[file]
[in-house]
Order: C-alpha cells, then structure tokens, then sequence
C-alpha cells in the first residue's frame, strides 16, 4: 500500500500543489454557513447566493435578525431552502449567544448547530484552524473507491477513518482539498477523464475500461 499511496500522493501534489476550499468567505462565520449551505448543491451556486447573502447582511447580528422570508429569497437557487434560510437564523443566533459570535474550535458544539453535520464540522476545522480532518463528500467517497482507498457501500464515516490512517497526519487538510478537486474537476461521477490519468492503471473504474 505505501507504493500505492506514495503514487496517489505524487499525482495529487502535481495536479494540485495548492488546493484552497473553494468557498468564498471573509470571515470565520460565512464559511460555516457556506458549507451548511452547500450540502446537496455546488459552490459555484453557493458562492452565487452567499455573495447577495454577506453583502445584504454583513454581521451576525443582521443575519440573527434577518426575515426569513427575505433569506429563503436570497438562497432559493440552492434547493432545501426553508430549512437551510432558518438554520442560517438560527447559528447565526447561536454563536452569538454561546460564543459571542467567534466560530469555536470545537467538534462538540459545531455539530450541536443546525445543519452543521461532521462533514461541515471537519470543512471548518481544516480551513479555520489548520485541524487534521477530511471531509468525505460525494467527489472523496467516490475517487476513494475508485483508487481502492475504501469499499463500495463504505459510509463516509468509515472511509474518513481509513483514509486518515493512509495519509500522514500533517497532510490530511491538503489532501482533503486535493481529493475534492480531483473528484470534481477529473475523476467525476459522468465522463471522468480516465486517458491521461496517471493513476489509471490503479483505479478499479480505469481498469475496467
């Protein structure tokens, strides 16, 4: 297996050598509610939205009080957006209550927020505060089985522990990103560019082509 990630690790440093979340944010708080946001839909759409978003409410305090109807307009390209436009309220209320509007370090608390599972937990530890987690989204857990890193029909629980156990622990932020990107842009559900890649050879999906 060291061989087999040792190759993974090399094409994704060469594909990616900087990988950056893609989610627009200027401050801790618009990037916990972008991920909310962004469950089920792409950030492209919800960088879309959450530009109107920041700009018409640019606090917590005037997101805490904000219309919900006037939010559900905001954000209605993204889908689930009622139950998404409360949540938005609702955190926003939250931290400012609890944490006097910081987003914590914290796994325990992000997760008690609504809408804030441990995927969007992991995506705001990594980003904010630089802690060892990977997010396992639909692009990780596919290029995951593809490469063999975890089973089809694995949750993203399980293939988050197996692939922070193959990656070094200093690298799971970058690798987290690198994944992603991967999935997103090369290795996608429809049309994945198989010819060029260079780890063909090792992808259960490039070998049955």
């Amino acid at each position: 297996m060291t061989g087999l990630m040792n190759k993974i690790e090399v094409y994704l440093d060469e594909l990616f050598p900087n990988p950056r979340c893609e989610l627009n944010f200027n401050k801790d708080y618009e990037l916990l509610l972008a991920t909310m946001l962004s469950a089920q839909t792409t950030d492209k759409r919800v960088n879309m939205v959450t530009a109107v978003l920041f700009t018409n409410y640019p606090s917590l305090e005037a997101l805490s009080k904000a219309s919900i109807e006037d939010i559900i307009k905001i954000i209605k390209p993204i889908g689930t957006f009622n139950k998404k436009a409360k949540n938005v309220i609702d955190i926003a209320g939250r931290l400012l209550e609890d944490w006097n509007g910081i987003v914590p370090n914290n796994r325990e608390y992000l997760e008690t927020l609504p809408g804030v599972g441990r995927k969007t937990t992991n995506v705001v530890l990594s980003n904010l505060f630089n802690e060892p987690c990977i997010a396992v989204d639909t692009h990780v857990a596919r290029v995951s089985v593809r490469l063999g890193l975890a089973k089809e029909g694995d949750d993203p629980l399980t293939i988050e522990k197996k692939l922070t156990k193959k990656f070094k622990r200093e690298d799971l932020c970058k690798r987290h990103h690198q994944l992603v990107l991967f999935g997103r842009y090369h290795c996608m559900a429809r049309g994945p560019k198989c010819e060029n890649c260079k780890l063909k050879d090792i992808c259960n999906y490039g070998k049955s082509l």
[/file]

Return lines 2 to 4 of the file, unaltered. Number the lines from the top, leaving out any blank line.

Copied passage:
Order: C-alpha cells, then structure tokens, then sequence
C-alpha cells in the first residue's frame, strides 16, 4: 500500500500543489454557513447566493435578525431552502449567544448547530484552524473507491477513518482539498477523464475500461 499511496500522493501534489476550499468567505462565520449551505448543491451556486447573502447582511447580528422570508429569497437557487434560510437564523443566533459570535474550535458544539453535520464540522476545522480532518463528500467517497482507498457501500464515516490512517497526519487538510478537486474537476461521477490519468492503471473504474 505505501507504493500505492506514495503514487496517489505524487499525482495529487502535481495536479494540485495548492488546493484552497473553494468557498468564498471573509470571515470565520460565512464559511460555516457556506458549507451548511452547500450540502446537496455546488459552490459555484453557493458562492452565487452567499455573495447577495454577506453583502445584504454583513454581521451576525443582521443575519440573527434577518426575515426569513427575505433569506429563503436570497438562497432559493440552492434547493432545501426553508430549512437551510432558518438554520442560517438560527447559528447565526447561536454563536452569538454561546460564543459571542467567534466560530469555536470545537467538534462538540459545531455539530450541536443546525445543519452543521461532521462533514461541515471537519470543512471548518481544516480551513479555520489548520485541524487534521477530511471531509468525505460525494467527489472523496467516490475517487476513494475508485483508487481502492475504501469499499463500495463504505459510509463516509468509515472511509474518513481509513483514509486518515493512509495519509500522514500533517497532510490530511491538503489532501482533503486535493481529493475534492480531483473528484470534481477529473475523476467525476459522468465522463471522468480516465486517458491521461496517471493513476489509471490503479483505479478499479480505469481498469475496467
């Protein structure tokens, strides 16, 4: 297996050598509610939205009080957006209550927020505060089985522990990103560019082509 990630690790440093979340944010708080946001839909759409978003409410305090109807307009390209436009309220209320509007370090608390599972937990530890987690989204857990890193029909629980156990622990932020990107842009559900890649050879999906 060291061989087999040792190759993974090399094409994704060469594909990616900087990988950056893609989610627009200027401050801790618009990037916990972008991920909310962004469950089920792409950030492209919800960088879309959450530009109107920041700009018409640019606090917590005037997101805490904000219309919900006037939010559900905001954000209605993204889908689930009622139950998404409360949540938005609702955190926003939250931290400012609890944490006097910081987003914590914290796994325990992000997760008690609504809408804030441990995927969007992991995506705001990594980003904010630089802690060892990977997010396992639909692009990780596919290029995951593809490469063999975890089973089809694995949750993203399980293939988050197996692939922070193959990656070094200093690298799971970058690798987290690198994944992603991967999935997103090369290795996608429809049309994945198989010819060029260079780890063909090792992808259960490039070998049955």